Upon enlistment in the Ohio Air National Guard and at my swearing in – where you take an oath to the President of the United States and the Governor of Ohio that you will support and defend the Constitution of the United State and the state of Ohio – I immediately became eligible for a full scholarship to state based institutions.  This is a state of Ohio benefit, as the state realizes the value of having and supporting their “home town/state Air Force and Army National Guard.”  Airmen and soldiers are also eligible for federal benefits that augment the state benefits.  Essentially, we have the opportunity to graduate from college debt free, better for having been a part of something bigger than ourselves, and ready to contribute as a Citizen-Airman.  Knowing this, I chose The Ohio State University because, in my opinion, it is the best university.  OSU provided great traditions, academic excellence, and for me, a regional campus that would allow me to work full time while earning my education.  I graduated from OSU-Mansfield and received the same great education as if I were at main campus.  Go Bucks!

  1. How did your experience at OSU shape your career path?

OSU taught me to learn, to research, and to challenge myself. My time there provided me with the opportunity to compete for a commission (or, become an officer) in the Ohio National Guard.  The things I learned at Ohio State enabled me to grow in the profession of arms.  That profession happens to be as an Ohio Guardsman where I am surrounded by other “Buckeyes.”  I could be in a formation anywhere in the state and hear an “O-H!” followed by an “I-O!”  Ohio State is a part of the culture of Ohio.  I am one Buckeye – a small part of a much larger whole.  Being a part of the National Guard gives me that same feeling, but on a much larger scale.  Here, I serve as a small piece of something so much bigger than myself, and yet somehow, I am not lost in it. I feel valued and realize that what I do is critical to the big picture — defending our nation, our neighbors, and freedom loving people across the globe.

  1. What advice or insight do you have for OSU alumni and students who are interested in your career field?

I have touched on a couple points already that make my career path special, especially as a “Buckeye” working as an Ohio Guardsman.  I am proud to serve and it is an honor and a privilege to serve our great state and nation.  The military has a public trust that is unmatched across career paths.  If you are in uniform in public, people routinely come up to you and thank you for your service.  It is very humbling to say the least; I typically respond by thanking them for their support as well, and recognizing that we cannot do what we do without them.  One of my former commanders pointed out how citizens in some countries run from the military — here, they run to the military.  Less than one percent of the US population is in the military — an all-volunteer force that has been at war for decades.  It is a special place to be with a special mission and opportunities to grow, advance, learn, and provide something back to your community.  If you have the desire to join, you will need to be diligent, ready for a challenge, and give your best — your country deserves nothing less.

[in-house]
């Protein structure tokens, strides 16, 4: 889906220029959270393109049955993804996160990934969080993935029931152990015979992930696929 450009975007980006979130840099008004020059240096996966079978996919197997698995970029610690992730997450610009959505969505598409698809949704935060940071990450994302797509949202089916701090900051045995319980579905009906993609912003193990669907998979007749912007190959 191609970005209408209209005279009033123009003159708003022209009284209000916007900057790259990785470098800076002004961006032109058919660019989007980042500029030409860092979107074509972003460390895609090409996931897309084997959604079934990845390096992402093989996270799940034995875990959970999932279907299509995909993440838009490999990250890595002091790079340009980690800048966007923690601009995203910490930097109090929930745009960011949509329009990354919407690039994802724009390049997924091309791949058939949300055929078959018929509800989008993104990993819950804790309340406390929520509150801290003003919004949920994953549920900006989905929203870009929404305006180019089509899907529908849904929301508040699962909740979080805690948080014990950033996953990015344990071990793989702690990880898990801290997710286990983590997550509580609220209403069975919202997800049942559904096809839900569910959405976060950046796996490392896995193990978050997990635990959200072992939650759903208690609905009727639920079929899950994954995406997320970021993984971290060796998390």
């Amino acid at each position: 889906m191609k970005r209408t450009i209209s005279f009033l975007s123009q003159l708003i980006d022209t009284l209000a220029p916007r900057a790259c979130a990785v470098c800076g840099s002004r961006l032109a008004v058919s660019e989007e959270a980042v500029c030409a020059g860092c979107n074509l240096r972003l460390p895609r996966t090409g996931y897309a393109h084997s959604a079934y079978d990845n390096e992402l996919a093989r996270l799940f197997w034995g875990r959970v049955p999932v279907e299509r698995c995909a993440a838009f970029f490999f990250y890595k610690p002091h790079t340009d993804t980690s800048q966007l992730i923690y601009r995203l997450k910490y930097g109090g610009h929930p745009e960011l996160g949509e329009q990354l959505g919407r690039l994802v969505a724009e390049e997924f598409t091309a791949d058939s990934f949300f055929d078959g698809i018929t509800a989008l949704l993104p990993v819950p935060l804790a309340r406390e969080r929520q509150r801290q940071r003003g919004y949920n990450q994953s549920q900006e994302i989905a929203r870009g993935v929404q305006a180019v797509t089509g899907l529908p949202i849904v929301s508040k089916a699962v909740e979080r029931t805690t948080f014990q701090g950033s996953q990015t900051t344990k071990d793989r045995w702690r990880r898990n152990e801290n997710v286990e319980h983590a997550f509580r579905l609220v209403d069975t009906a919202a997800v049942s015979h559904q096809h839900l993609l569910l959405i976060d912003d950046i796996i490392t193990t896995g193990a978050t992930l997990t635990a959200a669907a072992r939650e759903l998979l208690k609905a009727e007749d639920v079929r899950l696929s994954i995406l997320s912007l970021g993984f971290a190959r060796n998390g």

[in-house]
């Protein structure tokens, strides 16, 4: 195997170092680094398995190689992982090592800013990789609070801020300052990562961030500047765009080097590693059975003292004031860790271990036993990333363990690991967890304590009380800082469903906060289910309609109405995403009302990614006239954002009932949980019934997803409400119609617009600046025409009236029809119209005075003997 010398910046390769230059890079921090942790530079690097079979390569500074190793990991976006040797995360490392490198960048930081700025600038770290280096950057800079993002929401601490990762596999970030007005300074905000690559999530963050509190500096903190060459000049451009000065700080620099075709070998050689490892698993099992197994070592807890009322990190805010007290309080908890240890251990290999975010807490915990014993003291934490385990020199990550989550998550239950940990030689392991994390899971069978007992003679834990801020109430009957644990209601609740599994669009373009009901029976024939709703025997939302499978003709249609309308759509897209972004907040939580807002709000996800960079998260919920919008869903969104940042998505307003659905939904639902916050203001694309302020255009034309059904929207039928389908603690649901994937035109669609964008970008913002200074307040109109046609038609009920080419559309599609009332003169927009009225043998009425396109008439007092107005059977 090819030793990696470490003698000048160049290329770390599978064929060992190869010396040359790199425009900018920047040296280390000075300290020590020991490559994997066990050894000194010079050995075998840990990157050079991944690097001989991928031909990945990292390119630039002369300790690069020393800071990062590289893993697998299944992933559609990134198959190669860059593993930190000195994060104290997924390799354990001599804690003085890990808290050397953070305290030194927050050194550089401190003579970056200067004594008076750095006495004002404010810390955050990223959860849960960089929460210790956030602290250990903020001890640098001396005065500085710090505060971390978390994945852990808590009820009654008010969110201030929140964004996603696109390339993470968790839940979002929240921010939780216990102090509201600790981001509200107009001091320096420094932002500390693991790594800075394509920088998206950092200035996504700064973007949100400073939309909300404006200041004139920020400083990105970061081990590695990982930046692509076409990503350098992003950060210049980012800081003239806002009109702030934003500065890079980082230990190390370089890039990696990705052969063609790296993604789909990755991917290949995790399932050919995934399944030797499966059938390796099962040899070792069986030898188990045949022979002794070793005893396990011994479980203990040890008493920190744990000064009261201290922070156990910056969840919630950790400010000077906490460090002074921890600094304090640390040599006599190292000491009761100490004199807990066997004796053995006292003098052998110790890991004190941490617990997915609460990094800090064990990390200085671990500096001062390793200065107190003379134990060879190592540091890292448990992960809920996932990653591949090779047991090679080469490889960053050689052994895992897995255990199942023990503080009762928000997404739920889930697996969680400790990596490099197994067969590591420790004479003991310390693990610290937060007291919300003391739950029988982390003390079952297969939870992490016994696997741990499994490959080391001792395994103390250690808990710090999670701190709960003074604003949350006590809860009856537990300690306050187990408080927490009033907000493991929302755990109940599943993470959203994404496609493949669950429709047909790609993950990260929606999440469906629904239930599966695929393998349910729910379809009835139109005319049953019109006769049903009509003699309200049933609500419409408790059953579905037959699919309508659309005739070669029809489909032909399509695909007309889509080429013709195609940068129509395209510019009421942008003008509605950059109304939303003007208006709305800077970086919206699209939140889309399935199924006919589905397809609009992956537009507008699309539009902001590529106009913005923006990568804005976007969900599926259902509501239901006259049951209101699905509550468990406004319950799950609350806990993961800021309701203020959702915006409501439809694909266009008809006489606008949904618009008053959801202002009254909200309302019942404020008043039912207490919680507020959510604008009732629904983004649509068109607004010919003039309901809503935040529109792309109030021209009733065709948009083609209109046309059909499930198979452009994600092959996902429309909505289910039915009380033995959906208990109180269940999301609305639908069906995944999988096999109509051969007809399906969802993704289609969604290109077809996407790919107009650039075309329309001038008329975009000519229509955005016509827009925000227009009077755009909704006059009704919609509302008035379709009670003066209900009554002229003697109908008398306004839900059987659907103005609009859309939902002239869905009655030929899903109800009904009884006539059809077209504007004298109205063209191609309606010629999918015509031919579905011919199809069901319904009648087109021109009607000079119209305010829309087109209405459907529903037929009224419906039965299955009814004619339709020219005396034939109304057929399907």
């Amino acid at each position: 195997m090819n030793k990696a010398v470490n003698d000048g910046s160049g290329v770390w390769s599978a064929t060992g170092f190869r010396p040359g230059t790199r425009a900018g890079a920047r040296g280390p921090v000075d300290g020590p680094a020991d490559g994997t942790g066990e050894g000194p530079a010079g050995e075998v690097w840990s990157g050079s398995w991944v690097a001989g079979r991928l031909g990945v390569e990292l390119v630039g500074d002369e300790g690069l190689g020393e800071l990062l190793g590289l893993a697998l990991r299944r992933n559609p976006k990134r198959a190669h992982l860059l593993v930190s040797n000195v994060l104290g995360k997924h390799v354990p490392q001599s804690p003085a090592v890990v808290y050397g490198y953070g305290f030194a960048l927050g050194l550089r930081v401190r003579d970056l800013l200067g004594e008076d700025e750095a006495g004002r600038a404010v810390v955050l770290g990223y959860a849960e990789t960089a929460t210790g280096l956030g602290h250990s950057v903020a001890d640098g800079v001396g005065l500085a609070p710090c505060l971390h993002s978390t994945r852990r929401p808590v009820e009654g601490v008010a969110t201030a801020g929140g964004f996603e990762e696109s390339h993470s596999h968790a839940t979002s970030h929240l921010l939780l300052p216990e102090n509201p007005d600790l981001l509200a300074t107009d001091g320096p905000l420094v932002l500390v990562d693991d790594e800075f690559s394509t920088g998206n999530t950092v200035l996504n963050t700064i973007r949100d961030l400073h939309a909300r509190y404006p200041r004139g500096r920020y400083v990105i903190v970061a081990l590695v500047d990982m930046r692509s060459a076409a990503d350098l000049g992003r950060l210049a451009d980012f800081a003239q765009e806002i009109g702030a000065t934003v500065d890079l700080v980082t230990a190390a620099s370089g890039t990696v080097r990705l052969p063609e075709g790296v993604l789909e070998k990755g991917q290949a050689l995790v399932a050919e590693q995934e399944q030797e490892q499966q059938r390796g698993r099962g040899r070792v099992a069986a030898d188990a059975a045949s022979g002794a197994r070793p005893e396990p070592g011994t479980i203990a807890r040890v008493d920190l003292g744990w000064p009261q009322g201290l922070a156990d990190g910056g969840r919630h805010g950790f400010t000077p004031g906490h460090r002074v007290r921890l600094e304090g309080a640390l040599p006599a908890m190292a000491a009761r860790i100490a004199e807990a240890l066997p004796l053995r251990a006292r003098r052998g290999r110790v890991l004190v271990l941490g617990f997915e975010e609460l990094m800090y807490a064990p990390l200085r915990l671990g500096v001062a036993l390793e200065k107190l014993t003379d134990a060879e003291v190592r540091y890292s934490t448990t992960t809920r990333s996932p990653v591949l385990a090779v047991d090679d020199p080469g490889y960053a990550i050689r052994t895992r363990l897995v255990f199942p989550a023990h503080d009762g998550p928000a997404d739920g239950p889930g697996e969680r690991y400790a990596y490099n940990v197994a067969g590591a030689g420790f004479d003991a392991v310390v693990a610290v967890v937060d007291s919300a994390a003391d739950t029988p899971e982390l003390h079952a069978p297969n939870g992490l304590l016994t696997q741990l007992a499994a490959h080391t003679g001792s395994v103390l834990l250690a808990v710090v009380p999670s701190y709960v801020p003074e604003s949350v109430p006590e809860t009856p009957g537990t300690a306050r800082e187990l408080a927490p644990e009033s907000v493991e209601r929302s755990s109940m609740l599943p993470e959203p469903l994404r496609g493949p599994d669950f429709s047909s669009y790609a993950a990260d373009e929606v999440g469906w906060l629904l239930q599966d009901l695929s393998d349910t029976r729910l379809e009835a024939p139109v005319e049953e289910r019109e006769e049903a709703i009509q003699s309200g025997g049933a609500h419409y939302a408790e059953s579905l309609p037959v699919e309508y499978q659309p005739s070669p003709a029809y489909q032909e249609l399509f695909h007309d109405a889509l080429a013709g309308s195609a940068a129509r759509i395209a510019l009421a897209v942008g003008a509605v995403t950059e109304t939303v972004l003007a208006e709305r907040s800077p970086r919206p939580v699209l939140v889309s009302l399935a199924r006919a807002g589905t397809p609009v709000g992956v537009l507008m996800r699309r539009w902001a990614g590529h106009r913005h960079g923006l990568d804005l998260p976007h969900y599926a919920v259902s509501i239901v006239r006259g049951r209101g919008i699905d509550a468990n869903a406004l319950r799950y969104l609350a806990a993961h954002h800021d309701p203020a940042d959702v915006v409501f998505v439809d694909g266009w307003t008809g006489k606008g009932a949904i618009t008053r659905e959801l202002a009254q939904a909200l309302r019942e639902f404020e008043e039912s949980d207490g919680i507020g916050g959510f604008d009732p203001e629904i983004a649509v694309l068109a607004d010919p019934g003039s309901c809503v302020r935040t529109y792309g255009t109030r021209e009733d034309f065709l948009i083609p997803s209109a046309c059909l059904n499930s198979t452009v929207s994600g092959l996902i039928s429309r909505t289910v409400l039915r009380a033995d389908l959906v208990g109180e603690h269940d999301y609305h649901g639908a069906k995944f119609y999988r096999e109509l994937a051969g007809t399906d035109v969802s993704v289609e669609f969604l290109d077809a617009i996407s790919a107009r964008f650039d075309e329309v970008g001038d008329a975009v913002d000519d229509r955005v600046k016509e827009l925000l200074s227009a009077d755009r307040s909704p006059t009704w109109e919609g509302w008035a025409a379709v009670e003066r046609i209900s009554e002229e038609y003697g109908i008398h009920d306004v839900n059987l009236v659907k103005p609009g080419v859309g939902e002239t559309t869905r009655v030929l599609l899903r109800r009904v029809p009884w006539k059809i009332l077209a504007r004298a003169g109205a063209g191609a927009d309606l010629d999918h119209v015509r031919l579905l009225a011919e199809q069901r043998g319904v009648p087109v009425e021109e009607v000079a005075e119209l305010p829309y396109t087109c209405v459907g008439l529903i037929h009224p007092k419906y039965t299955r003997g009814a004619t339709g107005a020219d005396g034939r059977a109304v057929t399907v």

Alumni Spotlight – Meet Helen Swank

Helen Swank

Eventually I came to realize that I wanted to build upon my undergraduate degree. When I returned to Ohio State, my supervisor allowed me to design my own unique graduate program. I turned to the departments of physics, speech and hearing science and the medical school to study acoustics, anatomy, engineering and more. I was a teaching assistant in the performance division and my advisor provided great freedom as I developed my thesis. The department of music asked me to stay on as a faculty member, but there was a lot to consider. I was married while I was in college and, by graduate school, had three small children at home. I wasn’t able to accept the opportunity right away. I continued my choral work, private teaching and cared for my mother for a year before the university offered the faculty role once more, on the schedule of my choosing. I taught in music education, in the performance division and chaired the voice performance area.

Go outside the box. The degree programs are wonderful, as is the option of independent study. Choose your academic courses judiciously and learn what you might not be getting in a regular program because it’s going to be important to you! I tell my grandchildren and great grandchildren that if the door opens, stick your foot in. Things happen unexpectedly and there’s a reason sometimes that they do. That opportunity is the opening to the next step, and the next. You won’t know where you’re going to end up, but it doesn’t matter. It will be all right, and very exciting.

The Helen Swank Research and Teaching Lab in the department of vocal music is a world-renowned learning center for Ohio State’s Specialization in Singing Health and voice pedagogy programs. She served as president of Phi Kappa Phi and as head of the voice performance area for 13 of the 25 years that she taught on campus. As two time recipient of the Alumni Distinguished Teaching Award and recipient of the School of Music’s Distinguished Service Award, she has made a distinct mark on The Ohio State University and the field of voice science and research.